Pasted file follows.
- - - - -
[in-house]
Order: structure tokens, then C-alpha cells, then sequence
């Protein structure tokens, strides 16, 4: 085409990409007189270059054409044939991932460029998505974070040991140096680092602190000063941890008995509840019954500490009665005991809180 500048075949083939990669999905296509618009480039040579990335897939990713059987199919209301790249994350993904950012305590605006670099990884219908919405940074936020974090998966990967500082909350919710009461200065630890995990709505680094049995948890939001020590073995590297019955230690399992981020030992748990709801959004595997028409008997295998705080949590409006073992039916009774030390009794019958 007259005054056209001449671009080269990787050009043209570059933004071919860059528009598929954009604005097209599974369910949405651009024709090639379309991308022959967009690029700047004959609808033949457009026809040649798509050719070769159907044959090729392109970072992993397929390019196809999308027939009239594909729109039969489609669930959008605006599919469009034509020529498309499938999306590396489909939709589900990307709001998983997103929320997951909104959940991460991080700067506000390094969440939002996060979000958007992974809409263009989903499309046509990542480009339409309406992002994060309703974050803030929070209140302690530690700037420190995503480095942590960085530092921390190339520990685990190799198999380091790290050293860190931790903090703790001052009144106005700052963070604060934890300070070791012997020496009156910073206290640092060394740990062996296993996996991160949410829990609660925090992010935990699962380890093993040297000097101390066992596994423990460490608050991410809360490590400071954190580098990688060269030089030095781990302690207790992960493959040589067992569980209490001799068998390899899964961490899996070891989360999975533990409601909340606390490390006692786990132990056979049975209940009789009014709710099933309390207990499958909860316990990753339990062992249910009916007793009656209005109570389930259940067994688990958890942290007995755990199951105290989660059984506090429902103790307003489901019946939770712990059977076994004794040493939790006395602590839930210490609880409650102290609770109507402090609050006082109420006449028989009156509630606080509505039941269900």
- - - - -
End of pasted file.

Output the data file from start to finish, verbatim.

[in-house]
Order: structure tokens, then C-alpha cells, then sequence
């Protein structure tokens, strides 16, 4: 085409990409007189270059054409044939991932460029998505974070040991140096680092602190000063941890008995509840019954500490009665005991809180 500048075949083939990669999905296509618009480039040579990335897939990713059987199919209301790249994350993904950012305590605006670099990884219908919405940074936020974090998966990967500082909350919710009461200065630890995990709505680094049995948890939001020590073995590297019955230690399992981020030992748990709801959004595997028409008997295998705080949590409006073992039916009774030390009794019958 007259005054056209001449671009080269990787050009043209570059933004071919860059528009598929954009604005097209599974369910949405651009024709090639379309991308022959967009690029700047004959609808033949457009026809040649798509050719070769159907044959090729392109970072992993397929390019196809999308027939009239594909729109039969489609669930959008605006599919469009034509020529498309499938999306590396489909939709589900990307709001998983997103929320997951909104959940991460991080700067506000390094969440939002996060979000958007992974809409263009989903499309046509990542480009339409309406992002994060309703974050803030929070209140302690530690700037420190995503480095942590960085530092921390190339520990685990190799198999380091790290050293860190931790903090703790001052009144106005700052963070604060934890300070070791012997020496009156910073206290640092060394740990062996296993996996991160949410829990609660925090992010935990699962380890093993040297000097101390066992596994423990460490608050991410809360490590400071954190580098990688060269030089030095781990302690207790992960493959040589067992569980209490001799068998390899899964961490899996070891989360999975533990409601909340606390490390006692786990132990056979049975209940009789009014709710099933309390207990499958909860316990990753339990062992249910009916007793009656209005109570389930259940067994688990958890942290007995755990199951105290989660059984506090429902103790307003489901019946939770712990059977076994004794040493939790006395602590839930210490609880409650102290609770109507402090609050006082109420006449028989009156509630606080509505039941269900």